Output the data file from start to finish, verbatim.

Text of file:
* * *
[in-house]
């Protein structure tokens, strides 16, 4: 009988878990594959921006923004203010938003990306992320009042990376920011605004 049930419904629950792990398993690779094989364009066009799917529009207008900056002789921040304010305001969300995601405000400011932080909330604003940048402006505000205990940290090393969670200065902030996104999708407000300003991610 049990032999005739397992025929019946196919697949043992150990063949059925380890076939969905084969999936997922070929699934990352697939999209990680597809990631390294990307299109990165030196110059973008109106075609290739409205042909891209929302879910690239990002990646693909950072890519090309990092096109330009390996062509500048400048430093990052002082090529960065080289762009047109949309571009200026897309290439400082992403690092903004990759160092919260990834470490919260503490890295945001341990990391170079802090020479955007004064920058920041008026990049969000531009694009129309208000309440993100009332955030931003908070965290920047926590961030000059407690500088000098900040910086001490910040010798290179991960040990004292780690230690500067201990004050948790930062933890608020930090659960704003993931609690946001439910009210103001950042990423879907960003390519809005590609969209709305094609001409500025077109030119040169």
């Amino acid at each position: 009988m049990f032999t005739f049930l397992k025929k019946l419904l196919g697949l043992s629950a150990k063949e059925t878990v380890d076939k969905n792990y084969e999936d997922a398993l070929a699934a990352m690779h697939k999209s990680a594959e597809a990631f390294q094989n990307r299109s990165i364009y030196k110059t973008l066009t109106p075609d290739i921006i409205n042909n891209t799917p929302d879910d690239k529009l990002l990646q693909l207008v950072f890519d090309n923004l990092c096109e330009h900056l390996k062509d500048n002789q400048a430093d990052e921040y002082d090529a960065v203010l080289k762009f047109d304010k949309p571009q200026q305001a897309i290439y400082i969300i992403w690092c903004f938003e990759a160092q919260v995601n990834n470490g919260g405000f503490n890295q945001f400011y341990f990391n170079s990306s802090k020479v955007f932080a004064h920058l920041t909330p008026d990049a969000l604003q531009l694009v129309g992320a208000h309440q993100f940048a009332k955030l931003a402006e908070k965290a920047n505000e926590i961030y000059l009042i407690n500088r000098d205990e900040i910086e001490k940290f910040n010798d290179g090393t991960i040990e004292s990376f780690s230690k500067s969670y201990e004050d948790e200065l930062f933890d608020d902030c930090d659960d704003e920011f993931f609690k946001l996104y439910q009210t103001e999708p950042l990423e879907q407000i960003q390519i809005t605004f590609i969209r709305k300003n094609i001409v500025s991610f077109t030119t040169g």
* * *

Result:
[in-house]
């Protein structure tokens, strides 16, 4: 009988878990594959921006923004203010938003990306992320009042990376920011605004 049930419904629950792990398993690779094989364009066009799917529009207008900056002789921040304010305001969300995601405000400011932080909330604003940048402006505000205990940290090393969670200065902030996104999708407000300003991610 049990032999005739397992025929019946196919697949043992150990063949059925380890076939969905084969999936997922070929699934990352697939999209990680597809990631390294990307299109990165030196110059973008109106075609290739409205042909891209929302879910690239990002990646693909950072890519090309990092096109330009390996062509500048400048430093990052002082090529960065080289762009047109949309571009200026897309290439400082992403690092903004990759160092919260990834470490919260503490890295945001341990990391170079802090020479955007004064920058920041008026990049969000531009694009129309208000309440993100009332955030931003908070965290920047926590961030000059407690500088000098900040910086001490910040010798290179991960040990004292780690230690500067201990004050948790930062933890608020930090659960704003993931609690946001439910009210103001950042990423879907960003390519809005590609969209709305094609001409500025077109030119040169």
């Amino acid at each position: 009988m049990f032999t005739f049930l397992k025929k019946l419904l196919g697949l043992s629950a150990k063949e059925t878990v380890d076939k969905n792990y084969e999936d997922a398993l070929a699934a990352m690779h697939k999209s990680a594959e597809a990631f390294q094989n990307r299109s990165i364009y030196k110059t973008l066009t109106p075609d290739i921006i409205n042909n891209t799917p929302d879910d690239k529009l990002l990646q693909l207008v950072f890519d090309n923004l990092c096109e330009h900056l390996k062509d500048n002789q400048a430093d990052e921040y002082d090529a960065v203010l080289k762009f047109d304010k949309p571009q200026q305001a897309i290439y400082i969300i992403w690092c903004f938003e990759a160092q919260v995601n990834n470490g919260g405000f503490n890295q945001f400011y341990f990391n170079s990306s802090k020479v955007f932080a004064h920058l920041t909330p008026d990049a969000l604003q531009l694009v129309g992320a208000h309440q993100f940048a009332k955030l931003a402006e908070k965290a920047n505000e926590i961030y000059l009042i407690n500088r000098d205990e900040i910086e001490k940290f910040n010798d290179g090393t991960i040990e004292s990376f780690s230690k500067s969670y201990e004050d948790e200065l930062f933890d608020d902030c930090d659960d704003e920011f993931f609690k946001l996104y439910q009210t103001e999708p950042l990423e879907q407000i960003q390519i809005t605004f590609i969209r709305k300003n094609i001409v500025s991610f077109t030119t040169g």